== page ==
My kids lost their innocence on our family laptop

This story is a painful one for me. Please be kind with your comments.

It was dinner time, and Mickey Mouse Clubhouse was blaring for the toddler in the background.

I’d just gotten home from Target, and one of our elementary-aged sons was at the dining room table, sitting in front of the family laptop. We’d gotten it out a few weeks back for virtual learning.

“Hey buddy!” I said as I slid my red and white bags onto the kitchen counter. “How was school?”

He looked up, and when his eyes met mine, I could tell.

He was doing something he wasn’t supposed to.

Call it mama instinct. Call it knowing my kids better than anyone on the planet. But I knew. Something was off.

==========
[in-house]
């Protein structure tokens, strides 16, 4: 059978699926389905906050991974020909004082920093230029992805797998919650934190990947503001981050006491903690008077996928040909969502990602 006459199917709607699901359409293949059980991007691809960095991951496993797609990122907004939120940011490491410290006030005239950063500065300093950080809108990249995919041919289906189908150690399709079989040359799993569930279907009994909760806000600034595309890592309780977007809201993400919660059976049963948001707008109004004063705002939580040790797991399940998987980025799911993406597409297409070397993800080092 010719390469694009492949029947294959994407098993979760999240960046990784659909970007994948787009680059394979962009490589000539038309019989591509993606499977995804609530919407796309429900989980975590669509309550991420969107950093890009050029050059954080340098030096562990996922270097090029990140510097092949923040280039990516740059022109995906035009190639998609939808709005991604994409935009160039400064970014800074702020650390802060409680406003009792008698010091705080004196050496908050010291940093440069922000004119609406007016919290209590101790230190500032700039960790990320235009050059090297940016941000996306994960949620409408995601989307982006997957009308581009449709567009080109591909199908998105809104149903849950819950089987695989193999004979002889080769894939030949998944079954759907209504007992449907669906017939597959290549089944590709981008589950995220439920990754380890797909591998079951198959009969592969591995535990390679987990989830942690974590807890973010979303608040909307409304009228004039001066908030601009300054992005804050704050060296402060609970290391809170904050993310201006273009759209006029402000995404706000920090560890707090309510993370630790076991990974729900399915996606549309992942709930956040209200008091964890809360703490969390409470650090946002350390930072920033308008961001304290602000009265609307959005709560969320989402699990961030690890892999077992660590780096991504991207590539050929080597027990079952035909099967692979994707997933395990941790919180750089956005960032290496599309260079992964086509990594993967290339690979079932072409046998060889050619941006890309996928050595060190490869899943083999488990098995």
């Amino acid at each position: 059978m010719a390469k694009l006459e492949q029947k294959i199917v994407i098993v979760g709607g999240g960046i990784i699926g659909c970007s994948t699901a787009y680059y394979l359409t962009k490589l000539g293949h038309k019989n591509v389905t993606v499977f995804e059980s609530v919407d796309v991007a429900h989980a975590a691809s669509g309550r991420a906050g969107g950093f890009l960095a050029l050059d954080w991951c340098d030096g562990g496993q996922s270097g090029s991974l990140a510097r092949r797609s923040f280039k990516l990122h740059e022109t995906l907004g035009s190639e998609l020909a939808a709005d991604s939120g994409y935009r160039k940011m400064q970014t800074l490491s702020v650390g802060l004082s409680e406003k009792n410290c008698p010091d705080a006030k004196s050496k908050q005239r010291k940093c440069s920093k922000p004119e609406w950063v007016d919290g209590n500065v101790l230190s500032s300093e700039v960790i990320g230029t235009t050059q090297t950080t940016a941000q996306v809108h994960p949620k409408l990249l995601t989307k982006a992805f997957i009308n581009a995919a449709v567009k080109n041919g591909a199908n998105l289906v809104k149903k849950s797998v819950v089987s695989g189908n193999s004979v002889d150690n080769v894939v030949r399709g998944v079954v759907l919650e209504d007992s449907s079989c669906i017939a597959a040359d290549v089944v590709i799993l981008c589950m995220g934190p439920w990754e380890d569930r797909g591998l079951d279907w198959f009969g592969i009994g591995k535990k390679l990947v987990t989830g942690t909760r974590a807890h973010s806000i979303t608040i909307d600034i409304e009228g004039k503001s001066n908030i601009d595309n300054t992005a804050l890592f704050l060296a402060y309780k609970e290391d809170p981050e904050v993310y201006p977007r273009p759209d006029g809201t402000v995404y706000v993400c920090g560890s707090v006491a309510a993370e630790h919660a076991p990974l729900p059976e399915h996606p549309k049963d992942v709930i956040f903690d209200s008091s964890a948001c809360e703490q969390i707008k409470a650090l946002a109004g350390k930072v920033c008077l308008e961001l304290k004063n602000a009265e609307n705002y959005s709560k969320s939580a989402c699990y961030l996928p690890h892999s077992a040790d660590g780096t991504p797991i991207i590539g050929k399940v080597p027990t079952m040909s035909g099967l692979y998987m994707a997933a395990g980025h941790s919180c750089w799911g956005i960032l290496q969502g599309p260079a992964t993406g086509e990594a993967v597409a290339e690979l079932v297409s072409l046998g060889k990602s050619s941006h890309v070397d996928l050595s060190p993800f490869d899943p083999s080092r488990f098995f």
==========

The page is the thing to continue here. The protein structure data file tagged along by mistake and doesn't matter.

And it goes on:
‘Eh, probably that video game with guns in it again,’ I shrugged off worry as I walked over to glance at his screen.

By then, he’d navigated off of whatever he was looking at.

And so, I clicked History at the top of the browser.

As my eyes rolled over the first few words, dread punched the back of my stomach. The words became blurry, and a sickening heat shot down to my feet, and back up to my head.

I felt like I was going to throw up.

I swallowed air and let out a wail.

I’m not really sure what happened next, but I know everyone in the room was terrified.

My other 2 sons were suddenly right next to me. My toddler had looked up from her show.

Everyone searched my face for what horrible reason I’d let out such a frightening sound.

All I remember is my hand covering my mouth.

My eyes were huge.

And I could not speak.

The tears started streaming, silently. I did not have words. What words are there?